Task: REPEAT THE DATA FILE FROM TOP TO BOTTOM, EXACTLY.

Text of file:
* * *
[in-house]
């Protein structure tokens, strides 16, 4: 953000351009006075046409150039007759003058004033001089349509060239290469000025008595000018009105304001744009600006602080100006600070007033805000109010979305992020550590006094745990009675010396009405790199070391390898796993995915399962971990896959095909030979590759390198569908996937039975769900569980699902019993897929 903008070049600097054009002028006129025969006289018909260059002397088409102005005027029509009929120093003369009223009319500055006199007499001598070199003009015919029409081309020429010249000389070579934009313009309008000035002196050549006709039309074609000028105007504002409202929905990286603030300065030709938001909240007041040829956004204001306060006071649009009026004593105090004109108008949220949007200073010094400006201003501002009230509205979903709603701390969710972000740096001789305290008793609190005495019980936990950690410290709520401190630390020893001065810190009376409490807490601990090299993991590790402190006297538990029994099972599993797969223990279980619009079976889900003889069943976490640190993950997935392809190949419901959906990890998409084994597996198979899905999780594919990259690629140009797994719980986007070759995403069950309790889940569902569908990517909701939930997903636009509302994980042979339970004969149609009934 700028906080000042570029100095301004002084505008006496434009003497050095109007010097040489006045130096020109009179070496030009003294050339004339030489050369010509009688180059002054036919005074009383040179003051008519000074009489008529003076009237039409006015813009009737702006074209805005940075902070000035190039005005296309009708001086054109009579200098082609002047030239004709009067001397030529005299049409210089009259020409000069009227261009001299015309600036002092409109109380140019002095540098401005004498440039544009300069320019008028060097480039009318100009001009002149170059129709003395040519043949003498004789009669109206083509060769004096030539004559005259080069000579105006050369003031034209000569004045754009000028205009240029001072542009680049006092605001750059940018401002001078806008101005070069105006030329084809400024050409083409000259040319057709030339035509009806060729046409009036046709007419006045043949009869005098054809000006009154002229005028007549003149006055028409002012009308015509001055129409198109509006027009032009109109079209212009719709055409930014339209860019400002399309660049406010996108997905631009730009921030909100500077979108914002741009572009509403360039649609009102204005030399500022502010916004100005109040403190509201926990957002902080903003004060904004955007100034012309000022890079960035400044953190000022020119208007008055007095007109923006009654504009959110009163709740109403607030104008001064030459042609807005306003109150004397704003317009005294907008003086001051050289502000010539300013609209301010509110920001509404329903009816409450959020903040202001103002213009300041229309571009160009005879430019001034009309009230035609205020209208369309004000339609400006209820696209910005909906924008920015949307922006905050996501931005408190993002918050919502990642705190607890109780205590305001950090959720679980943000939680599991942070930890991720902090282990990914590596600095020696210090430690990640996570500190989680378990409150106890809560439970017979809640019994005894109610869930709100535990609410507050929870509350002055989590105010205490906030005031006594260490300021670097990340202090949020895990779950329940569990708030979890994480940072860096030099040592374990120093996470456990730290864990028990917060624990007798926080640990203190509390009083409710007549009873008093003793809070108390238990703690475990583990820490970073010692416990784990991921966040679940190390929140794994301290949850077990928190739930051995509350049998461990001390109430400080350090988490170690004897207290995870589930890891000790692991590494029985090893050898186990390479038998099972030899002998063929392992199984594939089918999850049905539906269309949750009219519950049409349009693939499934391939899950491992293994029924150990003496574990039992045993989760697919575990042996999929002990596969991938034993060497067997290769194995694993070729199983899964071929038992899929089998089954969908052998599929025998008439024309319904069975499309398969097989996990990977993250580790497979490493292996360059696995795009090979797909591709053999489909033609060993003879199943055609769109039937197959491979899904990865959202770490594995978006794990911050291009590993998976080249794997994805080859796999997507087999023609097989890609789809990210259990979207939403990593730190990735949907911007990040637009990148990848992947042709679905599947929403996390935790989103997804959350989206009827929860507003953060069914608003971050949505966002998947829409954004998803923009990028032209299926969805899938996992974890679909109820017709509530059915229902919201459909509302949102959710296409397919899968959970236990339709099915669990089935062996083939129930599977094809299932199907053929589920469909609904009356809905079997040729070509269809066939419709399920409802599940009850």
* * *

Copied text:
[in-house]
């Protein structure tokens, strides 16, 4: 953000351009006075046409150039007759003058004033001089349509060239290469000025008595000018009105304001744009600006602080100006600070007033805000109010979305992020550590006094745990009675010396009405790199070391390898796993995915399962971990896959095909030979590759390198569908996937039975769900569980699902019993897929 903008070049600097054009002028006129025969006289018909260059002397088409102005005027029509009929120093003369009223009319500055006199007499001598070199003009015919029409081309020429010249000389070579934009313009309008000035002196050549006709039309074609000028105007504002409202929905990286603030300065030709938001909240007041040829956004204001306060006071649009009026004593105090004109108008949220949007200073010094400006201003501002009230509205979903709603701390969710972000740096001789305290008793609190005495019980936990950690410290709520401190630390020893001065810190009376409490807490601990090299993991590790402190006297538990029994099972599993797969223990279980619009079976889900003889069943976490640190993950997935392809190949419901959906990890998409084994597996198979899905999780594919990259690629140009797994719980986007070759995403069950309790889940569902569908990517909701939930997903636009509302994980042979339970004969149609009934 700028906080000042570029100095301004002084505008006496434009003497050095109007010097040489006045130096020109009179070496030009003294050339004339030489050369010509009688180059002054036919005074009383040179003051008519000074009489008529003076009237039409006015813009009737702006074209805005940075902070000035190039005005296309009708001086054109009579200098082609002047030239004709009067001397030529005299049409210089009259020409000069009227261009001299015309600036002092409109109380140019002095540098401005004498440039544009300069320019008028060097480039009318100009001009002149170059129709003395040519043949003498004789009669109206083509060769004096030539004559005259080069000579105006050369003031034209000569004045754009000028205009240029001072542009680049006092605001750059940018401002001078806008101005070069105006030329084809400024050409083409000259040319057709030339035509009806060729046409009036046709007419006045043949009869005098054809000006009154002229005028007549003149006055028409002012009308015509001055129409198109509006027009032009109109079209212009719709055409930014339209860019400002399309660049406010996108997905631009730009921030909100500077979108914002741009572009509403360039649609009102204005030399500022502010916004100005109040403190509201926990957002902080903003004060904004955007100034012309000022890079960035400044953190000022020119208007008055007095007109923006009654504009959110009163709740109403607030104008001064030459042609807005306003109150004397704003317009005294907008003086001051050289502000010539300013609209301010509110920001509404329903009816409450959020903040202001103002213009300041229309571009160009005879430019001034009309009230035609205020209208369309004000339609400006209820696209910005909906924008920015949307922006905050996501931005408190993002918050919502990642705190607890109780205590305001950090959720679980943000939680599991942070930890991720902090282990990914590596600095020696210090430690990640996570500190989680378990409150106890809560439970017979809640019994005894109610869930709100535990609410507050929870509350002055989590105010205490906030005031006594260490300021670097990340202090949020895990779950329940569990708030979890994480940072860096030099040592374990120093996470456990730290864990028990917060624990007798926080640990203190509390009083409710007549009873008093003793809070108390238990703690475990583990820490970073010692416990784990991921966040679940190390929140794994301290949850077990928190739930051995509350049998461990001390109430400080350090988490170690004897207290995870589930890891000790692991590494029985090893050898186990390479038998099972030899002998063929392992199984594939089918999850049905539906269309949750009219519950049409349009693939499934391939899950491992293994029924150990003496574990039992045993989760697919575990042996999929002990596969991938034993060497067997290769194995694993070729199983899964071929038992899929089998089954969908052998599929025998008439024309319904069975499309398969097989996990990977993250580790497979490493292996360059696995795009090979797909591709053999489909033609060993003879199943055609769109039937197959491979899904990865959202770490594995978006794990911050291009590993998976080249794997994805080859796999997507087999023609097989890609789809990210259990979207939403990593730190990735949907911007990040637009990148990848992947042709679905599947929403996390935790989103997804959350989206009827929860507003953060069914608003971050949505966002998947829409954004998803923009990028032209299926969805899938996992974890679909109820017709509530059915229902919201459909509302949102959710296409397919899968959970236990339709099915669990089935062996083939129930599977094809299932199907053929589920469909609904009356809905079997040729070509269809066939419709399920409802599940009850």